The Critical Importance of Rating Agencies: Joseph Petrelli, CEO of Demotech (AoB S1E3)

Insurance company Rating Agencies perform a critical and yet, underappreciated function to society. As an impartial 3rd party, Rating Agencies evaluate insurance companies for their ability to pay future claims and remain solvent.

Now the ability to pay future claims depends on a large part to the amount of assets and surplus an insurer has on their balance sheet. The larger the surplus, the more risk an insurer can take. Rating Agencies are highly focused on surplus as it relates to some probability threshold of loss. Here is an example.

  • Taylor Swift Insurance Company has $100 Million (or should it be billions of $$$) in surplus.
  • A fictional rating agency that computes their rating based on say the 1-in-100 year expected hurricane loss will want to see forecasts of hurricane loss under different probabilities.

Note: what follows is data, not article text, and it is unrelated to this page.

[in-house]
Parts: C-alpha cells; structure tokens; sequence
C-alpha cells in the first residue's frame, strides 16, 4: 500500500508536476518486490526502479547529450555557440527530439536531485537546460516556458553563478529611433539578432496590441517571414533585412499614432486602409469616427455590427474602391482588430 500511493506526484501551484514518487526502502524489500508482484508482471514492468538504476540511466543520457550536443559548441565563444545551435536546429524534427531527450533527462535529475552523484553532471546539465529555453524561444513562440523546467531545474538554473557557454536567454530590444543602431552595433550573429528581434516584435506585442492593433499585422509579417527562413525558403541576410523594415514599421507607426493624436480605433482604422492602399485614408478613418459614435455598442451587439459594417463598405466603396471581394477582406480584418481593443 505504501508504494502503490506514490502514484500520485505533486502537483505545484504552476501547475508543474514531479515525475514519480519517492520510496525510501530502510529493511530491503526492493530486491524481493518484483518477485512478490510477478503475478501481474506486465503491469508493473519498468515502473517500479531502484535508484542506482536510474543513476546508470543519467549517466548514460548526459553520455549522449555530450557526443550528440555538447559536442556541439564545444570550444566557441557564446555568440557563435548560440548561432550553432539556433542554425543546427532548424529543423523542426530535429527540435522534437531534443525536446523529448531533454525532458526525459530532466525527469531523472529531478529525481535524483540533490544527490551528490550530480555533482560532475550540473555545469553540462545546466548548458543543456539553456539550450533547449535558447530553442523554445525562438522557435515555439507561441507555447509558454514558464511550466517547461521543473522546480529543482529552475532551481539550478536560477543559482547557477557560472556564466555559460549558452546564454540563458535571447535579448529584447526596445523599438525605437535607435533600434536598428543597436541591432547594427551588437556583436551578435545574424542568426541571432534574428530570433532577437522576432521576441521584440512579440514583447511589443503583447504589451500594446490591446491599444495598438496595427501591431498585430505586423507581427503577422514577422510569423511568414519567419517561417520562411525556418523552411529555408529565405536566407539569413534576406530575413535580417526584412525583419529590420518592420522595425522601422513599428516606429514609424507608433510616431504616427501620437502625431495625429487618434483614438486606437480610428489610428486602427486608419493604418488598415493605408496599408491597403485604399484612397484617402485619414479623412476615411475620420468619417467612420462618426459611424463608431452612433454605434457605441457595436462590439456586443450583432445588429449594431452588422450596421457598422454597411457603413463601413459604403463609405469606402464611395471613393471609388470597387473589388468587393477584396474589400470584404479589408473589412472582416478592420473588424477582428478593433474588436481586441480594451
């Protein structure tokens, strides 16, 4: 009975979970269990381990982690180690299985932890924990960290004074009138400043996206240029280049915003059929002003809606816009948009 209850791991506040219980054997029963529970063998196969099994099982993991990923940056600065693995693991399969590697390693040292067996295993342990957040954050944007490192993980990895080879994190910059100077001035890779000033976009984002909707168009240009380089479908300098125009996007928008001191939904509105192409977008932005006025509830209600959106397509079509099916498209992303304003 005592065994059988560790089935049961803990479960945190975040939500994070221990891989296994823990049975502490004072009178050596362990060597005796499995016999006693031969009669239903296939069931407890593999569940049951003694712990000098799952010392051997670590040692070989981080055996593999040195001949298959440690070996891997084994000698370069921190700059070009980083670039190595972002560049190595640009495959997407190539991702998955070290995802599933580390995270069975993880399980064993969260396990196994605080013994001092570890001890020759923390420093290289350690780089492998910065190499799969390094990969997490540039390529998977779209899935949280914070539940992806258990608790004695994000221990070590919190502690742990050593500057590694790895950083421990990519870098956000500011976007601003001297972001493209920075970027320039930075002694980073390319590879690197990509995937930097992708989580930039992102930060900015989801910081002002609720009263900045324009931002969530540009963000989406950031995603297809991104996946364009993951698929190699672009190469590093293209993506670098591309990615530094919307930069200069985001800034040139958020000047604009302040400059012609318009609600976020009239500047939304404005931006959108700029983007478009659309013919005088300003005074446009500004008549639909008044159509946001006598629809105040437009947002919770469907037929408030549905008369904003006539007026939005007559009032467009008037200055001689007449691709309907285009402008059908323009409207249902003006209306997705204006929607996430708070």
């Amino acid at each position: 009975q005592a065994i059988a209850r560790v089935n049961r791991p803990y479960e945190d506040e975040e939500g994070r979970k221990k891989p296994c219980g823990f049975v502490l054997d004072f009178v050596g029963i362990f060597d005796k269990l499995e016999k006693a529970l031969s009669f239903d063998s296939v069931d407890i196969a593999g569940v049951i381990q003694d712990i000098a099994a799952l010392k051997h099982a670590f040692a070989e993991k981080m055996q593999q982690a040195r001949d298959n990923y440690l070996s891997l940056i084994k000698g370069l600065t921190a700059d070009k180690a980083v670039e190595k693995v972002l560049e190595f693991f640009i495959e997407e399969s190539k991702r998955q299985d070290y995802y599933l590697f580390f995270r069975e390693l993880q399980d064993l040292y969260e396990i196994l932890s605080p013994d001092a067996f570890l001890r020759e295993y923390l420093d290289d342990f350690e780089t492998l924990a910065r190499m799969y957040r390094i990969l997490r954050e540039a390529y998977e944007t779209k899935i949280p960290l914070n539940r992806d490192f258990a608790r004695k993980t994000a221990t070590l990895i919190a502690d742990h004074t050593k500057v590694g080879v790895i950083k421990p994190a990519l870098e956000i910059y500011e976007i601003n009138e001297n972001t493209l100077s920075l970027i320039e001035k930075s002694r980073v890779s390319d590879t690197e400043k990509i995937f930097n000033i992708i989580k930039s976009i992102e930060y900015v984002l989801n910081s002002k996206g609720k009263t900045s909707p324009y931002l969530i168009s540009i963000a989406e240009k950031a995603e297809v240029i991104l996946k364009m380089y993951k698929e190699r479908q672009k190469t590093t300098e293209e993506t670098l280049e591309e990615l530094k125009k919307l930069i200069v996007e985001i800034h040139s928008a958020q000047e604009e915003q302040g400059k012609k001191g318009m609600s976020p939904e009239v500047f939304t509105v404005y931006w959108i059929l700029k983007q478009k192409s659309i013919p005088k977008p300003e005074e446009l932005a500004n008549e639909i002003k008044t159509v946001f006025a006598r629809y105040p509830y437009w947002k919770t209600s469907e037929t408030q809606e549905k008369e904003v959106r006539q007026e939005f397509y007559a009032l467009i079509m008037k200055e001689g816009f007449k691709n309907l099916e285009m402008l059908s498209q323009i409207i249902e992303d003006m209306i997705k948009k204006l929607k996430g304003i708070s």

• If $100M in surplus is greater than the 1-in-100 year threshold used by the rating agency, then Taylor Swift Insurance Company is likely to pass
  • But, If $100M in surplus is LESS THAN the 1-in-100 year threshold used by the rating agency, then Taylor Swift Insurance Companies may need to go on tour again to build up that surplus.

The actual rating is a complicated, month’s long process. Each rating agency has their own unique quantification weightings and philosophies on what an insurer needs to have for assets and how that insurer runs their operations for the rating agency to assign it a rating that will allow the insurer to conduct business.